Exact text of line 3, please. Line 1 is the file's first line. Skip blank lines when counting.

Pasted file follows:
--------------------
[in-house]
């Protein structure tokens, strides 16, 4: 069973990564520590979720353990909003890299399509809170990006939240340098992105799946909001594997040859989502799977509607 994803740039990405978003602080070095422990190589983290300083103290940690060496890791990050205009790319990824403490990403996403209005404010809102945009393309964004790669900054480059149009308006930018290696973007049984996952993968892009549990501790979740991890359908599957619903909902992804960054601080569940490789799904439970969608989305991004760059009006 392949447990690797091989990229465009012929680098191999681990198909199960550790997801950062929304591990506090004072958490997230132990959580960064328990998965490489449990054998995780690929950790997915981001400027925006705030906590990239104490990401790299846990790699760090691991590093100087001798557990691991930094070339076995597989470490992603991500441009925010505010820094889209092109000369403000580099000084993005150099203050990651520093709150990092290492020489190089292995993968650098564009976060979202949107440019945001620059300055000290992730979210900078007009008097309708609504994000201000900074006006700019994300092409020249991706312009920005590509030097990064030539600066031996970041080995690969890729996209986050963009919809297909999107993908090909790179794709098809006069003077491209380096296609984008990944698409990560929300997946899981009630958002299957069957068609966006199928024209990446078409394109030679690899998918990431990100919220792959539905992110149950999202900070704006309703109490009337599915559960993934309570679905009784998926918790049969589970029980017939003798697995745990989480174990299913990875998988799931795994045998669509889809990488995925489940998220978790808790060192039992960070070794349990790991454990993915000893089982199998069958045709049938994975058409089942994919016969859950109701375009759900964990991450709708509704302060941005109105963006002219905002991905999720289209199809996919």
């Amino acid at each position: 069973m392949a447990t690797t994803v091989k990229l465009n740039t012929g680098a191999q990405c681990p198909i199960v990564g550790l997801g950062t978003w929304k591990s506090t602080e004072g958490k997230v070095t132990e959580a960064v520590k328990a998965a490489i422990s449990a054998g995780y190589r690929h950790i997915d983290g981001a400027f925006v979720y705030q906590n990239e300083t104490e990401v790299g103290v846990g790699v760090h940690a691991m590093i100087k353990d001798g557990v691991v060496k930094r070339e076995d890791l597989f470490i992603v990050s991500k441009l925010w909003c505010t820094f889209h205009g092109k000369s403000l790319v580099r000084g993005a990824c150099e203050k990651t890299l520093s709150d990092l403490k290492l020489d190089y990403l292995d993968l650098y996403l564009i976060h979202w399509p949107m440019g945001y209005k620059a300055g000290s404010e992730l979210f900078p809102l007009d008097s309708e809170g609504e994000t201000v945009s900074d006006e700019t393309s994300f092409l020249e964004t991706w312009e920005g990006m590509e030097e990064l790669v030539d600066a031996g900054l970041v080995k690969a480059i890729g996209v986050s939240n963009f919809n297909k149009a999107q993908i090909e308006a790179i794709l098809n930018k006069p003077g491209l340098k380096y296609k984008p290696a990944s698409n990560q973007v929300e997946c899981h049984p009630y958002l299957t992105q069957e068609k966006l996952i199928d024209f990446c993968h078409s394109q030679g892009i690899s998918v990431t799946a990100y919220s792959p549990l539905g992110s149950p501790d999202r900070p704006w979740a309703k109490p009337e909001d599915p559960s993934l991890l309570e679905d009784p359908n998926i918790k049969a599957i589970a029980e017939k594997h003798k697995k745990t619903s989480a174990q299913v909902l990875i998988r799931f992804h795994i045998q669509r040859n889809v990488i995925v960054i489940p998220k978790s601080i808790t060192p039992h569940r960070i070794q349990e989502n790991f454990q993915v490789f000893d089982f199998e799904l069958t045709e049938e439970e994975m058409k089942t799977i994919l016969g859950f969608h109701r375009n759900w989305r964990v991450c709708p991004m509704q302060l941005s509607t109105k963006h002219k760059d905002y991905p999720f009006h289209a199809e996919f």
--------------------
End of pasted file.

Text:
């Amino acid at each position: 069973m392949a447990t690797t994803v091989k990229l465009n740039t012929g680098a191999q990405c681990p198909i199960v990564g550790l997801g950062t978003w929304k591990s506090t602080e004072g958490k997230v070095t132990e959580a960064v520590k328990a998965a490489i422990s449990a054998g995780y190589r690929h950790i997915d983290g981001a400027f925006v979720y705030q906590n990239e300083t104490e990401v790299g103290v846990g790699v760090h940690a691991m590093i100087k353990d001798g557990v691991v060496k930094r070339e076995d890791l597989f470490i992603v990050s991500k441009l925010w909003c505010t820094f889209h205009g092109k000369s403000l790319v580099r000084g993005a990824c150099e203050k990651t890299l520093s709150d990092l403490k290492l020489d190089y990403l292995d993968l650098y996403l564009i976060h979202w399509p949107m440019g945001y209005k620059a300055g000290s404010e992730l979210f900078p809102l007009d008097s309708e809170g609504e994000t201000v945009s900074d006006e700019t393309s994300f092409l020249e964004t991706w312009e920005g990006m590509e030097e990064l790669v030539d600066a031996g900054l970041v080995k690969a480059i890729g996209v986050s939240n963009f919809n297909k149009a999107q993908i090909e308006a790179i794709l098809n930018k006069p003077g491209l340098k380096y296609k984008p290696a990944s698409n990560q973007v929300e997946c899981h049984p009630y958002l299957t992105q069957e068609k966006l996952i199928d024209f990446c993968h078409s394109q030679g892009i690899s998918v990431t799946a990100y919220s792959p549990l539905g992110s149950p501790d999202r900070p704006w979740a309703k109490p009337e909001d599915p559960s993934l991890l309570e679905d009784p359908n998926i918790k049969a599957i589970a029980e017939k594997h003798k697995k745990t619903s989480a174990q299913v909902l990875i998988r799931f992804h795994i045998q669509r040859n889809v990488i995925v960054i489940p998220k978790s601080i808790t060192p039992h569940r960070i070794q349990e989502n790991f454990q993915v490789f000893d089982f199998e799904l069958t045709e049938e439970e994975m058409k089942t799977i994919l016969g859950f969608h109701r375009n759900w989305r964990v991450c709708p991004m509704q302060l941005s509607t109105k963006h002219k760059d905002y991905p999720f009006h289209a199809e996919f």